The beautiful mi?aat (sockeye) salmon you are about to enjoy was sustainably caught by Nuu-chah-nulth fishers from the Ahousaht, Ehattesaht, Mowachaht/Muchalaht, Hesquiaht and Tla-o-qui-aht First Nations (the “Five Nations”) along the west coast of Nuu-chah-nulth territory on what is known as Vancouver Island, British Columbia.
Our fish are not limitless. We want to be sure that for generations to come there are always more fish than the men, women, and children who are trying to catch them.
Nuu-chah-nulth fishers implement small-scale, hook-and-line and trap fisheries. By using these methods, our fishers create the least amount of by-catch, which are incidences of unwanted marine creatures that are caught while fishing for another species. The Nuu-chah-nulth value of ‘isaak’ (respect with caring) strongly shapes the manner with which each fisher interacts with the fish.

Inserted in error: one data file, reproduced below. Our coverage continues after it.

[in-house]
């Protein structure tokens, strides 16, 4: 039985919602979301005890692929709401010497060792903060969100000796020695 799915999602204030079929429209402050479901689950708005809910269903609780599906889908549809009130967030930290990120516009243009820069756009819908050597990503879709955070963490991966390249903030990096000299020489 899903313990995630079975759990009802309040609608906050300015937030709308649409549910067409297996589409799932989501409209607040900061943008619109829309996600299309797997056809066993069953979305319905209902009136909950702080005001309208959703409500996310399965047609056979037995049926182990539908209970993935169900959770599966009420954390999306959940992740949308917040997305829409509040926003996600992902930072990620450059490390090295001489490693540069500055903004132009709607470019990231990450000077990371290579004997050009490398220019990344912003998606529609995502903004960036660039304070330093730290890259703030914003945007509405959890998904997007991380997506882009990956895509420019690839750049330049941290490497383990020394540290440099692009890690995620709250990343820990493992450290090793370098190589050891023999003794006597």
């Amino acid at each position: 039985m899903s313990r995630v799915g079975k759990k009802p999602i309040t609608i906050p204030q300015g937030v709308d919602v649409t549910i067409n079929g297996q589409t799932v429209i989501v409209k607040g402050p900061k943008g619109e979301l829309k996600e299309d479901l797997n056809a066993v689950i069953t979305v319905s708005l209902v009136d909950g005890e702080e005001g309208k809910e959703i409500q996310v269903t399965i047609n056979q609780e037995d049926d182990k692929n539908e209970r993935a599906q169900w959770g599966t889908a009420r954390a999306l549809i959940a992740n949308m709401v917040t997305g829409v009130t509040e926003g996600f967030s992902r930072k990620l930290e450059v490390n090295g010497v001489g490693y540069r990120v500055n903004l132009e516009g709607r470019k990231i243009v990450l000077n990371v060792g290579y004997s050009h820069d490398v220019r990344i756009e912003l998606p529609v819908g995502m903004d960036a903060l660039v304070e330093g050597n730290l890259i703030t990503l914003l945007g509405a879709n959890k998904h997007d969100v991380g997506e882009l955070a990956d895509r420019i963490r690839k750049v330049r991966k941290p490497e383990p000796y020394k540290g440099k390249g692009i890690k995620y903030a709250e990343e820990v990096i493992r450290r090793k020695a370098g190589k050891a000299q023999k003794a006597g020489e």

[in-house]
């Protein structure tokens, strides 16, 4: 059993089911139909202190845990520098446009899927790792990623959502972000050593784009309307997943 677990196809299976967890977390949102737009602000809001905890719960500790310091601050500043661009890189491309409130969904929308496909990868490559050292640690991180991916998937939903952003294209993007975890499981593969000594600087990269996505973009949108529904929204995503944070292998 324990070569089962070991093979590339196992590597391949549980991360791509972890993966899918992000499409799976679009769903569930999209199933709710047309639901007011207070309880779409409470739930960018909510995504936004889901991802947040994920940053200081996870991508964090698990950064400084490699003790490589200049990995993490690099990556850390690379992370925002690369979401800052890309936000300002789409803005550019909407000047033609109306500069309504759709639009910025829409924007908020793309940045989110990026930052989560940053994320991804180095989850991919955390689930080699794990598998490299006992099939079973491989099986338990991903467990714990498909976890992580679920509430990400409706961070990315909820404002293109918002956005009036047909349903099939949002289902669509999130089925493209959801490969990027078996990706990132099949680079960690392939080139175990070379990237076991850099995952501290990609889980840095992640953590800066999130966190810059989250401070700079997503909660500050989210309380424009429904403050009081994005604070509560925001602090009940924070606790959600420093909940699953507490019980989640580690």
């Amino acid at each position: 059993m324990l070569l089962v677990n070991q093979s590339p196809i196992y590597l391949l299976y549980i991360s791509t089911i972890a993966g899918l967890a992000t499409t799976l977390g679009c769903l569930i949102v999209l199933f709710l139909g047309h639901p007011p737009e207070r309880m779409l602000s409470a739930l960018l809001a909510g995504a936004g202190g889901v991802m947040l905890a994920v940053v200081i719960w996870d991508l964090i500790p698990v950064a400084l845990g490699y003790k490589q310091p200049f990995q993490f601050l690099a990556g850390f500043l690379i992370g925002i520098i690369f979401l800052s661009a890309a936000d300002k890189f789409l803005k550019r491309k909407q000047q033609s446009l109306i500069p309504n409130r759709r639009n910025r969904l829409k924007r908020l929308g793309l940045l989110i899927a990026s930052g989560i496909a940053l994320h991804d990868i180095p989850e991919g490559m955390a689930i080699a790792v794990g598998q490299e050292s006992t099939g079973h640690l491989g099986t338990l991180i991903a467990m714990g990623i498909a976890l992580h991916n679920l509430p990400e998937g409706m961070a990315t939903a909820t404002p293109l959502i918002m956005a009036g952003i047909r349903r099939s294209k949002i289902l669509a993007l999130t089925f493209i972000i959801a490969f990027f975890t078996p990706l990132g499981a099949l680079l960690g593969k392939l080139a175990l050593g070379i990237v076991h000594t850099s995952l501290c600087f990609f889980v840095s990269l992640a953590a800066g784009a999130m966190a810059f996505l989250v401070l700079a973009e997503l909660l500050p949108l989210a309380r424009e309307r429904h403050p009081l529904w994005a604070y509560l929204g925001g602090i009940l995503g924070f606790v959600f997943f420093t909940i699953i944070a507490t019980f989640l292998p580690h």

Additional sustainability measures in our fisheries include regular biological assessments, regular checks on harvest locations to assess harvest techniques, and the training of every fisher who is on the water. All of our fisheries are monitored, and all harvested species are recorded and traced through rigorous data capture and analysis.
We have fished these rich, rugged waters since time immemorial for sustenance and trade. Today we manage and sustain this fishery for both our current food, social and ceremonial needs and for that of our future generations, sharing any available surplus with eager markets.
Our troll-caught Mi?aat (Sockeye), come from local stocks like Somas River in May through June, and from migrating Fraser River sockeye in July and August when there is a fishable surplus available. Individually captured and handled with care, filleted and flash frozen, each fish must meet the high quality standards of our fishers and buyers. These sockeye are the first to arrive in the BC marine fisheries and are prised for their rich oil reserves and firm ruby-red flesh all season long, that’s perfect for any salmon dish.